SINGAPORE – Work to prepare for next year’s government Budget has begun.
President Halimah Yacob was briefed on Monday (Nov 29) by Finance Minister Lawrence Wong and other officials on the expected long-term real rates of return on Singapore’s assets, with a focus on how Covid-19 and climate change will affect the investments.
This projection is important because it affects how much of the reserves the Government can include in its annual Budget for current needs.
The Budget is traditionally presented in Parliament by the Finance Minister in mid-February, but planning and consultation begin several months earlier.
In a Facebook post on Monday, President Halimah said that she had met Mr Wong and officials from the Ministry of Finance to discuss the Government’s spending limit under the Net Investment Returns framework.
Senior representatives from GIC, the Monetary Authority of Singapore (MAS) and Temasek were also present.
Under the framework, the Government is allowed to take into the Budget up to 50 per cent of the expected long-term real returns on net assets invested by GIC, MAS and Temasek, after deducting liabilities such as government bonds. The three entities manage Singapore’s reserves.
Madam Halimah added that greater attention was paid this year to the long-term effects of Covid-19 and climate change on the investments, and how these events would impact how the expected long-term real rates of return are derived.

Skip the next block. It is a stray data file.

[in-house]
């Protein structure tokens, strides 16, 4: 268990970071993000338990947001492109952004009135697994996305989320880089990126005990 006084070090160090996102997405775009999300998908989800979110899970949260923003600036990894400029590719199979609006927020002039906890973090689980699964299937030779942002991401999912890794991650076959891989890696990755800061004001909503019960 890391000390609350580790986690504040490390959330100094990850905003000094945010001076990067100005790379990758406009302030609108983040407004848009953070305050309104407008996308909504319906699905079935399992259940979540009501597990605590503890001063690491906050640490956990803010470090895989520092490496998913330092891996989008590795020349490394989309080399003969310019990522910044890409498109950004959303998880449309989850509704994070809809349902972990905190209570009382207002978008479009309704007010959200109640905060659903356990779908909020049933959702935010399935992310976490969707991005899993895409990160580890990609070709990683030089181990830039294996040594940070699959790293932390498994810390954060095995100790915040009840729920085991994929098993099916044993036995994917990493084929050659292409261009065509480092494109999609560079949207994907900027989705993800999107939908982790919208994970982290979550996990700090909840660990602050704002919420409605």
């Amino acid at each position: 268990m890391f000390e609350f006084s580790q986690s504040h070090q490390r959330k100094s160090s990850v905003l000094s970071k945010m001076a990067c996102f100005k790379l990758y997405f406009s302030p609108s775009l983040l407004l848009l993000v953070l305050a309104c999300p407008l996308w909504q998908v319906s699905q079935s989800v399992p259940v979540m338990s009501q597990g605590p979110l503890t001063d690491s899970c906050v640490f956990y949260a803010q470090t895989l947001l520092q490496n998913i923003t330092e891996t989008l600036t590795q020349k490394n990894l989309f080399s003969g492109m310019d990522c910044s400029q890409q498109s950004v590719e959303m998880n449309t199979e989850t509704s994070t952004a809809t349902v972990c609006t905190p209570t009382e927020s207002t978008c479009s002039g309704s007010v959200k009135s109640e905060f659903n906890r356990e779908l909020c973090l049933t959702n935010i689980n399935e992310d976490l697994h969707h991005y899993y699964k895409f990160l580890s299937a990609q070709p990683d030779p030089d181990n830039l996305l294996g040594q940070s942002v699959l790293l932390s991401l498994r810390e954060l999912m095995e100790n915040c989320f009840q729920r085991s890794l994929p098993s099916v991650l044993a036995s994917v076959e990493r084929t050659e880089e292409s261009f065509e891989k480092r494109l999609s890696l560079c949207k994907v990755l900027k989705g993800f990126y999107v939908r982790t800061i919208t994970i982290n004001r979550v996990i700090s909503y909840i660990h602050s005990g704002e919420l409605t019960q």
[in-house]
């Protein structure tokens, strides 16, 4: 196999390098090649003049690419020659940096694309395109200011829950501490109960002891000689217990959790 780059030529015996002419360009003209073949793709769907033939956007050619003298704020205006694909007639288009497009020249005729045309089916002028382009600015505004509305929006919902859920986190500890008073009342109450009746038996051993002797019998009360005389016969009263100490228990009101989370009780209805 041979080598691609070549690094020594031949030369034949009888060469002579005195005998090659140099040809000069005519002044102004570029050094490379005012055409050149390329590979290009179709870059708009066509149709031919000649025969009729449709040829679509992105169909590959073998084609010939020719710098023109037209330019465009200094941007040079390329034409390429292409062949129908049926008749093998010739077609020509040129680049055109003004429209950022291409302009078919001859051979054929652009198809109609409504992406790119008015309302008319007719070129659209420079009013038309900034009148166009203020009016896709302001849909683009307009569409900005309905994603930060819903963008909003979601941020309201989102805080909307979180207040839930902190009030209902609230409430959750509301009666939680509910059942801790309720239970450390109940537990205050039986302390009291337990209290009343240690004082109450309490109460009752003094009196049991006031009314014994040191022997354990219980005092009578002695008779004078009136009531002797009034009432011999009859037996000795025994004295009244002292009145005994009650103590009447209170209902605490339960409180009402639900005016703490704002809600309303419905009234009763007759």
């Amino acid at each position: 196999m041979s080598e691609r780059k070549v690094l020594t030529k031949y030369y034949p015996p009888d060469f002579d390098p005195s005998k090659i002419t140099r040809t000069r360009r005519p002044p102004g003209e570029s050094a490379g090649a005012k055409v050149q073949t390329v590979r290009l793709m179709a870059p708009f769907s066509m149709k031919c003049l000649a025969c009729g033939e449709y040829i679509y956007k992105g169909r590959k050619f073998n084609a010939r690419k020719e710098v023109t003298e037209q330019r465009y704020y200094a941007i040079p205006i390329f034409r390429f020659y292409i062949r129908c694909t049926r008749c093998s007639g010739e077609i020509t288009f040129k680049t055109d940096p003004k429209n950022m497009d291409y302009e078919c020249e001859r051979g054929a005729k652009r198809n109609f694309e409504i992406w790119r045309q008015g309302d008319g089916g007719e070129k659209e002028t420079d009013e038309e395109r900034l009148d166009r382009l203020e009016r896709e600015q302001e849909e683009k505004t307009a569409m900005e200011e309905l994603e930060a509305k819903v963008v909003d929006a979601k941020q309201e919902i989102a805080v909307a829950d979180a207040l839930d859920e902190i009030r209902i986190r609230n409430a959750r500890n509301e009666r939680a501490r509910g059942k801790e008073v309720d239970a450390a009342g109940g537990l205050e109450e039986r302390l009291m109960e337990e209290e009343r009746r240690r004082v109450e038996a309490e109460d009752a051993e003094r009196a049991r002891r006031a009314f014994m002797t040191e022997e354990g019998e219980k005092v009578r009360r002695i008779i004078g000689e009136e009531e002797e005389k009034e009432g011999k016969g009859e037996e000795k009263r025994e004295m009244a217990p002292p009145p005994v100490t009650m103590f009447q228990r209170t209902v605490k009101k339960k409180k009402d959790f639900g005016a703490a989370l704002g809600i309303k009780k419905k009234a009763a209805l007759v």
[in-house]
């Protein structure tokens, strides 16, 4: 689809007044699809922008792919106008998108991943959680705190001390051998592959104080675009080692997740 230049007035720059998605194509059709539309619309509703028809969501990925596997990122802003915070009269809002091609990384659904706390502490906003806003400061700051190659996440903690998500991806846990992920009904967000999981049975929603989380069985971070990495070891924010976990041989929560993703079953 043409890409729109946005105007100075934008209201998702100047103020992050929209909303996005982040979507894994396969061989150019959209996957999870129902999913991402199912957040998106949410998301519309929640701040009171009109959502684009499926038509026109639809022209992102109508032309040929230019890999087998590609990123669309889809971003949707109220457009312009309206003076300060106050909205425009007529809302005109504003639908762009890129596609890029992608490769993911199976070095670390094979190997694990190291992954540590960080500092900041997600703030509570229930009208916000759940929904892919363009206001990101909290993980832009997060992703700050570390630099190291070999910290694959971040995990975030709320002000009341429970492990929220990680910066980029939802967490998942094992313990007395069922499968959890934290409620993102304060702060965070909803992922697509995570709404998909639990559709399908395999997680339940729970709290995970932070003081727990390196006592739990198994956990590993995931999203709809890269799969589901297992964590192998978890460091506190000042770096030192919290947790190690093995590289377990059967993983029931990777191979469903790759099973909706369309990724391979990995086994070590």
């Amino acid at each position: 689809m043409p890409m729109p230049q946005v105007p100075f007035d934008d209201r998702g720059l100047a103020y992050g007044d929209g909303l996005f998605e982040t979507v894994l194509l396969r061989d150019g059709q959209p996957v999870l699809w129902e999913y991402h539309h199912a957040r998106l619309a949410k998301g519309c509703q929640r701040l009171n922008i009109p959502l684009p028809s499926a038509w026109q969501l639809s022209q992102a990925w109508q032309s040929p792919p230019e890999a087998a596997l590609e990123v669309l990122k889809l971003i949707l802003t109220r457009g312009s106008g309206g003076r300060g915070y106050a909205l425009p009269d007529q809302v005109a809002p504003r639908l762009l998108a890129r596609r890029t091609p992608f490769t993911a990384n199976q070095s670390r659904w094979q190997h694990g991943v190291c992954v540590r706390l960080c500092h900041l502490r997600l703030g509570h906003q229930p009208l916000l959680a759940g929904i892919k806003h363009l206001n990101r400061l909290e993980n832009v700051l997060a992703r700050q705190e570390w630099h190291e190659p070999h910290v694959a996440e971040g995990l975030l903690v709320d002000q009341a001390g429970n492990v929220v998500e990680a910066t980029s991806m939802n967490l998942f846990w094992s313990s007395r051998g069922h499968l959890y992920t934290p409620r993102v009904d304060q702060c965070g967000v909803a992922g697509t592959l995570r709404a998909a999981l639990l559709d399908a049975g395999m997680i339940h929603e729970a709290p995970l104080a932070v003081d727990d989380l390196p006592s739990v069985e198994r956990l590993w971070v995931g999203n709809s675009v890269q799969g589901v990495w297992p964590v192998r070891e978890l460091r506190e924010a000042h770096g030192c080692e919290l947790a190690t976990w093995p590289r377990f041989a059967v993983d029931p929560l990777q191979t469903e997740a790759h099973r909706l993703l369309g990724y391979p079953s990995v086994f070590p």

“I am satisfied that our agencies are looking closely into these issues,” said President Halimah, who holds the second key to past reserves in her custodial role.
As with previous such meetings, she had also discussed with Mr Wong and the officials the global economic outlook, as well as the methodologies and basis on which the projections were derived and certified by the respective boards of the three entities.
President Halimah has referred the proposal to the Council of Presidential Advisers for its advice. She said she would give the Government her response after the Council has given its input, adding: “With my concurrence, the Government can subsequently apply these rates to its relevant assets, to derive the Net Investment Return Contribution for use in Budget 2022.”
The Net Investment Return Contribution has been the single largest contributor to government coffers, overtaking corporate and personal income tax.
For the 2021 financial year, it is expected to bring in some $19.6 billion – close to 20 per cent of the $107 billion Budget.
Ministers have said the framework allows for a stable, sustainable source of income for the Budget, smoothed out over market cycles.